- Scot Danforth, "Social justice and technocracy: Tracing the narratives of inclusive education in the USA." Discourse: Studies in the Cultural Politics of Education (2015): 1-18.
- No technique is possible when men are free. When technique enters into the realm of social life, it collides ceaselessly with the human being to the degree that the combination of man and technique is unavoidable, and that technical action necessarily results in a determined result. Technique requires predictability and, no less, exactness of prediction. It is necessary, then, that technique prevail over the human being. For technique, this is a matter of life or death. Technique must reduce man to a technical animal, the king of the slaves of technique. Human caprice crumbles before this necessity; there can be no human autonomy in the face of technical autonomy. The individual must be fashioned by techniques, either negatively (by the techniques of understanding man) or positively (by the adaptation of man to the technical framework), in order to wipe out the blots his personal determination introduces into the perfect design of the organization.
- Jacques Ellul, The Technological Society (1964), p. 138
- This book describes the role of technological experts and expertise in a democratic society. It places decision-making strategies - studied in organization theory and policy studies - into a political context. Fischer brings theory to bear on the practical technocratic concerns of these disciplines and hopes to facilitate the development of nontechnocratic discourse within these fields. The book adopts a critical perspective and addresses the restructuring of the policy sciences.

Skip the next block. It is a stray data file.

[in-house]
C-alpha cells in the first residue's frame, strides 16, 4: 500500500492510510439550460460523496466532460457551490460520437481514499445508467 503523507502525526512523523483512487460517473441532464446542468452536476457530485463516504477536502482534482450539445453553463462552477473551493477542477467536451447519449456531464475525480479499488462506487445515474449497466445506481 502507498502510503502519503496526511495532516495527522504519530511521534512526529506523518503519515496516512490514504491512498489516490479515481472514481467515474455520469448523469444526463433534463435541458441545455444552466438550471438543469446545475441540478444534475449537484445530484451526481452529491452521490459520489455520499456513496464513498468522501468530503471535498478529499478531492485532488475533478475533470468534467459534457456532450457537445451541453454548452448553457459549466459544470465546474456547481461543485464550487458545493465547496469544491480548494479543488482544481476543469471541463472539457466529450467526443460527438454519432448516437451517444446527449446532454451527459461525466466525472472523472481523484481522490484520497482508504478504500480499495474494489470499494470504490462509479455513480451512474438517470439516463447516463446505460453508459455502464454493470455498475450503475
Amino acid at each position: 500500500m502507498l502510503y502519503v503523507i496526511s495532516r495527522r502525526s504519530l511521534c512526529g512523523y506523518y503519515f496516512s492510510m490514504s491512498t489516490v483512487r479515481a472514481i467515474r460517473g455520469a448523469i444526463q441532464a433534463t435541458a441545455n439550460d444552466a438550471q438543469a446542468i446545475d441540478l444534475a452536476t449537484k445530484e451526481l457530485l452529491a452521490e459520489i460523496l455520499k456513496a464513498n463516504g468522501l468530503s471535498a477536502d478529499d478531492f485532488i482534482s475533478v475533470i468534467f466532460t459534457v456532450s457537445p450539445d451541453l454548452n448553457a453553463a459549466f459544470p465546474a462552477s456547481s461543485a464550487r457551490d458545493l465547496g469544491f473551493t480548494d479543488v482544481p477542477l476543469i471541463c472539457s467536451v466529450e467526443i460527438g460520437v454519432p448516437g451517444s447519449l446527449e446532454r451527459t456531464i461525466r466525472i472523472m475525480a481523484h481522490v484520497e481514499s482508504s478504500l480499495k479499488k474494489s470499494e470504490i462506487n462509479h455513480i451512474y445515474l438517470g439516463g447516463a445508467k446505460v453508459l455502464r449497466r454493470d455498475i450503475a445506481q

- Frank Fischer (1990), Technocracy and the Politics of Expertise. SAGE Publications; Book abstract.
- [Technocracy is] a system of governance in which technically trained experts rule by virtue of their specialized knowledge and position in dominant political and economic institutions.
- Frank Fischer (1990), Technocracy and the Politics of Expertise. SAGE Publications, p. 17.
- Technocratic human beings are spiritually alive. Their objective is to fully utilize our technological capabilities for the great benefit to ALL by freeing up existing infinite regenerating energy resources that we all depend on for our survival in harmonious accord with natures laws without any kind of LEGAL fiction and or financial fairy-tale interfering with the process of production and distribution of all that we require to sustain our lives. Genuine technocrats realize that free and abundant energy means free people and the reality of freedom for ALL people is essential for solving our worlds most complex social problems.
- When we turn to the regime of international trade law, as it has emerged in the post–Second World War era, we find an intellectual or conceptual foundation that, to be sure, assumes and assimilates the classic insights about the gains to wealth and welfare from free trade but is fundamentally concerned with the interdependency of different states’ trade and other economic policies—i.e., managing or constraining the external costs that states impose on other states by virtue of their policies. A paramount goal is the avoidance of a protectionist summum malum—the situation where domestic social or economic pressures lead some states to increase or reinstate barriers to trade, thus triggering a competitive reaction in kind by other states, and eventually a “race to the bottom” that is disastrous for the global economy. This sort of behavior was widely perceived by the founders of the Bretton Woods system to have led eventually to perilous instability in the interstate system and economic catastrophe in the interwar years—which phenomena were seen as having contributed to the climate that made fascism, and the Second World War itself, possible.
- Robert Howse, "From Politics to Technocracy-and Back Again: The Fate of the Multilateral Trading Regime." The American Journal of International Law 96.1 (2002): 94-117.